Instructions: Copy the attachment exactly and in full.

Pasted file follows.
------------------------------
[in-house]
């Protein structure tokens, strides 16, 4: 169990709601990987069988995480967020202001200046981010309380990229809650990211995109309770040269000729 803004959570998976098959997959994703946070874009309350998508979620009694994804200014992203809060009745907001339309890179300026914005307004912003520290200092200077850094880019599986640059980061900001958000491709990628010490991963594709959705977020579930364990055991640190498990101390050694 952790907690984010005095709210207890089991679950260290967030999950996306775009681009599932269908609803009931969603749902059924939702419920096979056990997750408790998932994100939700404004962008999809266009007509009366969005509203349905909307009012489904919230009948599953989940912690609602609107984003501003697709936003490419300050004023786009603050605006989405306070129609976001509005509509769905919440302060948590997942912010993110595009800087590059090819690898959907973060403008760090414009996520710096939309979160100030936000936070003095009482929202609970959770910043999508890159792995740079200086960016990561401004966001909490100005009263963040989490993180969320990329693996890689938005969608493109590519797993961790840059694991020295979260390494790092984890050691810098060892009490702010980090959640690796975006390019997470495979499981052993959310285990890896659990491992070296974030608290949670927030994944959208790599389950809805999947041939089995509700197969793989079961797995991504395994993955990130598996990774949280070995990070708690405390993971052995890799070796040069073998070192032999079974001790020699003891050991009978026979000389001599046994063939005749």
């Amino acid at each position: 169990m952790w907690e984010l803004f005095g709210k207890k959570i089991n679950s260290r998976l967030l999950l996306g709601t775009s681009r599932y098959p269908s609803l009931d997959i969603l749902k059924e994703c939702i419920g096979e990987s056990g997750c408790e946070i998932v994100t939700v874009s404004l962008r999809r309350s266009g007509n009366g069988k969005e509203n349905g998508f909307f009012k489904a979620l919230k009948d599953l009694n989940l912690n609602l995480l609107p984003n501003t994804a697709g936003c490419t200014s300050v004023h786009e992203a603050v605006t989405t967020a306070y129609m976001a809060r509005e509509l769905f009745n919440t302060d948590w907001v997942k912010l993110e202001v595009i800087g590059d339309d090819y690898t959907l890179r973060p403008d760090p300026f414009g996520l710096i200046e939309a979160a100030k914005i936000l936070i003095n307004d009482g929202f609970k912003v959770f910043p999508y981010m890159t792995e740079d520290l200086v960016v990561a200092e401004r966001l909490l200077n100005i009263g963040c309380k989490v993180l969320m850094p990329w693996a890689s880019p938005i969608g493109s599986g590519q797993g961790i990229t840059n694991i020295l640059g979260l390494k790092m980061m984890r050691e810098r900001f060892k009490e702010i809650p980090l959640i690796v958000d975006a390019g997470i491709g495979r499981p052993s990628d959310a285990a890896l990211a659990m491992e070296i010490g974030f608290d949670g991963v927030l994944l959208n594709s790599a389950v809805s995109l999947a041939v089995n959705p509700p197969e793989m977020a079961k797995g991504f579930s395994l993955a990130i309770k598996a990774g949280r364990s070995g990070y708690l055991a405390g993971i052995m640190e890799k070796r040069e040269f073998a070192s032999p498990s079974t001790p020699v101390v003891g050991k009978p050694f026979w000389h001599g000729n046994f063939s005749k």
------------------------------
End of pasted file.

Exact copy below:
[in-house]
């Protein structure tokens, strides 16, 4: 169990709601990987069988995480967020202001200046981010309380990229809650990211995109309770040269000729 803004959570998976098959997959994703946070874009309350998508979620009694994804200014992203809060009745907001339309890179300026914005307004912003520290200092200077850094880019599986640059980061900001958000491709990628010490991963594709959705977020579930364990055991640190498990101390050694 952790907690984010005095709210207890089991679950260290967030999950996306775009681009599932269908609803009931969603749902059924939702419920096979056990997750408790998932994100939700404004962008999809266009007509009366969005509203349905909307009012489904919230009948599953989940912690609602609107984003501003697709936003490419300050004023786009603050605006989405306070129609976001509005509509769905919440302060948590997942912010993110595009800087590059090819690898959907973060403008760090414009996520710096939309979160100030936000936070003095009482929202609970959770910043999508890159792995740079200086960016990561401004966001909490100005009263963040989490993180969320990329693996890689938005969608493109590519797993961790840059694991020295979260390494790092984890050691810098060892009490702010980090959640690796975006390019997470495979499981052993959310285990890896659990491992070296974030608290949670927030994944959208790599389950809805999947041939089995509700197969793989079961797995991504395994993955990130598996990774949280070995990070708690405390993971052995890799070796040069073998070192032999079974001790020699003891050991009978026979000389001599046994063939005749």
């Amino acid at each position: 169990m952790w907690e984010l803004f005095g709210k207890k959570i089991n679950s260290r998976l967030l999950l996306g709601t775009s681009r599932y098959p269908s609803l009931d997959i969603l749902k059924e994703c939702i419920g096979e990987s056990g997750c408790e946070i998932v994100t939700v874009s404004l962008r999809r309350s266009g007509n009366g069988k969005e509203n349905g998508f909307f009012k489904a979620l919230k009948d599953l009694n989940l912690n609602l995480l609107p984003n501003t994804a697709g936003c490419t200014s300050v004023h786009e992203a603050v605006t989405t967020a306070y129609m976001a809060r509005e509509l769905f009745n919440t302060d948590w907001v997942k912010l993110e202001v595009i800087g590059d339309d090819y690898t959907l890179r973060p403008d760090p300026f414009g996520l710096i200046e939309a979160a100030k914005i936000l936070i003095n307004d009482g929202f609970k912003v959770f910043p999508y981010m890159t792995e740079d520290l200086v960016v990561a200092e401004r966001l909490l200077n100005i009263g963040c309380k989490v993180l969320m850094p990329w693996a890689s880019p938005i969608g493109s599986g590519q797993g961790i990229t840059n694991i020295l640059g979260l390494k790092m980061m984890r050691e810098r900001f060892k009490e702010i809650p980090l959640i690796v958000d975006a390019g997470i491709g495979r499981p052993s990628d959310a285990a890896l990211a659990m491992e070296i010490g974030f608290d949670g991963v927030l994944l959208n594709s790599a389950v809805s995109l999947a041939v089995n959705p509700p197969e793989m977020a079961k797995g991504f579930s395994l993955a990130i309770k598996a990774g949280r364990s070995g990070y708690l055991a405390g993971i052995m640190e890799k070796r040069e040269f073998a070192s032999p498990s079974t001790p020699v101390v003891g050991k009978p050694f026979w000389h001599g000729n046994f063939s005749k």